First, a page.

Diefenderfer, Caren Madison, Bernard Carlson, Marilyn Pearson, J Michael Ensley, Douglas Braddy, Linda Douglas, Lloyd 
N/AActivity Code Description: No activity code was retrieved: click on the grant title for more information 
Using Research to Shape Instruction and Placement in Algebra and Precalculus @ Mathematical Association of America
This project is developing a new researchbased instrument for placement of students in algebra and precalculus and disseminating documented descriptions and sample items of this new instrument. The work is based on earlier research and testing that produced a Calculus Concepts Readiness test (CCR) and a companion Precalculus Concepts Assessment (PCA). In particular, researchers considered students' conceptual understanding of key concepts required for success in subsequent mathematics courses, in future careers, and as informed citizens. The purpose of this followon development and dissemination effort is twofold: i) to influence and improve college mathematics placement tests and ii) to inform and shape instructional practice in algebra and precalculus courses. The intellectual merit of this project rests in its recognition that while there is an adequate research base to inform more effective instructional practice, teachers at all levels lack ready access to assessment tools that reinforce teaching for improving students' deep conceptual understanding. Indeed, most placement tests currently in use focus on procedural fluency, thus reinforcing traditional instructional approaches. The new placement test becomes part of a coherent suite of instruments that serve to improve teaching and learning throughout the entire algebraprecalculuscalculus pathway. The project is exerting its broader impacts in several ways. Firstly, the reasoning and conceptual taxonomies of the new instrument, as well as sample items to illustrate the conceptual reasoning coverage, are being made publicly available and used throughout the dissemination phase of the project to inform professional development efforts not only for college and university faculty teaching lowerdivision mathematics courses, but also for K12 teachers. Secondly, the project is being led by the Mathematical Association of America (MAA), the largest professional organization in the world with a focus on undergraduate mathematics. The organization's online and print publications, and sessions at national and regional meetings provide diverse and farreaching channels for dissemination. In addition, existing relationships with other national organizations seeking to raise the quality of mathematics instruction gives the MAA a unique opportunity to develop, pilot, and rigorously document the reliability and validity of placement tests. Finally, the results of this project are contributing to improved articulation between secondary and postsecondary mathematics and informing preservice and inservice teacher education in mathematics.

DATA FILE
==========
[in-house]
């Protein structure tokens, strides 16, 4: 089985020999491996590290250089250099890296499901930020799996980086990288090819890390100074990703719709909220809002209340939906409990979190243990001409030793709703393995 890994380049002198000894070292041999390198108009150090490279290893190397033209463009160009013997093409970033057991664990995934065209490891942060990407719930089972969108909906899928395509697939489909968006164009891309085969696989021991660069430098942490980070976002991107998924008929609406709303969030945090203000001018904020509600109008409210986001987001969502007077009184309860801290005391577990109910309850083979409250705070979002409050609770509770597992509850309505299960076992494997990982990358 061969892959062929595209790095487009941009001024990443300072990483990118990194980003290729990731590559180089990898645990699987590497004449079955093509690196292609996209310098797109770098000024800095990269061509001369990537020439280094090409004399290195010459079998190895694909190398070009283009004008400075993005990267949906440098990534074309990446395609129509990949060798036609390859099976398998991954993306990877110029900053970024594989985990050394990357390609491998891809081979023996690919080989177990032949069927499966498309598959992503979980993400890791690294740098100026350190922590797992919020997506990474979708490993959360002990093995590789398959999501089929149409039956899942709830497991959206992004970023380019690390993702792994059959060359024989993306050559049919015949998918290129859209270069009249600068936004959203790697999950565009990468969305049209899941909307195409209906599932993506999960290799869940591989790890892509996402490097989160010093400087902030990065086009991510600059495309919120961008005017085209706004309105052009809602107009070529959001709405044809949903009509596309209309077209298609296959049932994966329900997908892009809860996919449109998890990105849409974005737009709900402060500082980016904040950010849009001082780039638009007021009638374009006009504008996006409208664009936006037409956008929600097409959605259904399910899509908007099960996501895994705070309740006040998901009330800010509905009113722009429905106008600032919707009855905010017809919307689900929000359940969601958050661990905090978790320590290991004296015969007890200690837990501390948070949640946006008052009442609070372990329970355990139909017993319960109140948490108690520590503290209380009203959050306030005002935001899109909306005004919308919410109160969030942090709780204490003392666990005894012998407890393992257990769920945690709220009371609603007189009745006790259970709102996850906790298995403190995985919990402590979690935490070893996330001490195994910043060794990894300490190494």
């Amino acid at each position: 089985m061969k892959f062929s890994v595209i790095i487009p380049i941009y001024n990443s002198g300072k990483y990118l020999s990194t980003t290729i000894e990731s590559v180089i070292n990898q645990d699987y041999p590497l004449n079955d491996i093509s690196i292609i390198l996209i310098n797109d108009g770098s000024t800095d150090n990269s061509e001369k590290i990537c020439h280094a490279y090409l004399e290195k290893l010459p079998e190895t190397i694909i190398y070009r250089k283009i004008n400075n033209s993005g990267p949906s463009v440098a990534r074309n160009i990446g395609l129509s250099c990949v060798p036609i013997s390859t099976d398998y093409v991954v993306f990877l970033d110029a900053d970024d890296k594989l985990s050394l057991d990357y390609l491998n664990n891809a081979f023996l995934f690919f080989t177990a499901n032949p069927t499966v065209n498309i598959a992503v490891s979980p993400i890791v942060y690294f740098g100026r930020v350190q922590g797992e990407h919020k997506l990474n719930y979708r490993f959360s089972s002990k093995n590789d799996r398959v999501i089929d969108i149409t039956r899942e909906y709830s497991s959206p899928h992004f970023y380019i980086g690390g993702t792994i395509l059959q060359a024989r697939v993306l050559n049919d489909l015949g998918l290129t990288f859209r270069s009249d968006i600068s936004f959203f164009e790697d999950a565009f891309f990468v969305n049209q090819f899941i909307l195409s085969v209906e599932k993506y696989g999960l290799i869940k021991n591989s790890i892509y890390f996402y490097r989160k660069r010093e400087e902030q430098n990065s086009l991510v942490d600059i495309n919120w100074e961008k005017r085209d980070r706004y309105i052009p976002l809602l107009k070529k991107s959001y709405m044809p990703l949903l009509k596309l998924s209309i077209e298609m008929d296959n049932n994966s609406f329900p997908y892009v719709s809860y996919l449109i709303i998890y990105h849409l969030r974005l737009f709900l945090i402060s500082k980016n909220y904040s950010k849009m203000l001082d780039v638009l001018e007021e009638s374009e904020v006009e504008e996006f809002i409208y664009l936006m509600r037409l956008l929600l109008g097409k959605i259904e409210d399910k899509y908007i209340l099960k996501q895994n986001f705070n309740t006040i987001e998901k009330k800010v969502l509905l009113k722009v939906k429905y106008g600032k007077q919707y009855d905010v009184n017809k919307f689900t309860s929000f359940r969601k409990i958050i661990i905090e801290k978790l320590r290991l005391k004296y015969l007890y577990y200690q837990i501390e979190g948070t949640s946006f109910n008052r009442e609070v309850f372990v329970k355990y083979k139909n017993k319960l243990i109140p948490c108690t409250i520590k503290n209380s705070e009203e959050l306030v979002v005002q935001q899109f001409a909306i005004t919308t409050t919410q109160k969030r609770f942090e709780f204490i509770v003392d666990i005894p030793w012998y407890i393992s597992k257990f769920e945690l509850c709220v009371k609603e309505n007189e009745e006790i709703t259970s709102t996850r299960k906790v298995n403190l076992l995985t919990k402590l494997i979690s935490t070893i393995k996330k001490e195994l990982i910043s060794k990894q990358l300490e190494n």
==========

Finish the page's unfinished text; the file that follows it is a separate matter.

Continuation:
0.906 
2013 — 2018 
Roh, Kyeong Hah (coPI) [⬀] Thompson, Patrick Carlson, Marilyn Gardner, Carl (coPI) [⬀] Saldanha, Luis Milner, Fabio Augusto (coPI) [⬀] Van De Sande, Carla Moore, Kevin (coPI) [⬀] 
N/AActivity Code Description: No activity code was retrieved: click on the grant title for more information 
Pathways to Preparing Future Mathematics Faculty to Transform Undergraduate Mathematics Teaching and Learning @ Arizona State University
Graduate students in mathematics are often called on to teach sections of introductory courses ranging from college algebra, to precalculus, to calculus. In this project a team of mathematicians and mathematics education researchers are developing a sequence of courses and associated activities that support Ph.D. students in mathematics to adopt a scientific approach both to their teaching and to evaluating the effectiveness of the underlying curriculum. The intellectual merit of this effort lies in its use of previously developed researchbased student and teacher materials that have been documented to transform precalculus and calculus teaching and learning. Based on this prior work the investigating team is creating a model education certificate program for mathematics graduate students that is envisioned to transform their teaching practice. Concurrent with these teaching experiences, students complete a sequence of courses and seminars in which they read select publications, review materials, and design and conduct smallscale research studies of student learning. These combined program components lay the groundwork for producing mathematics Ph.D. students who are prepared to take leadership roles in improving the teaching and learning of undergraduate mathematics. The project is exercising its broader impact both by engaging the faculty to change the culture and departmental infrastructure in the PI's own institution, and by serving as model for other departments of mathematics who can incorporate the education certification program into their graduate offerings, thus supporting preprofessional faculty development of their students.

1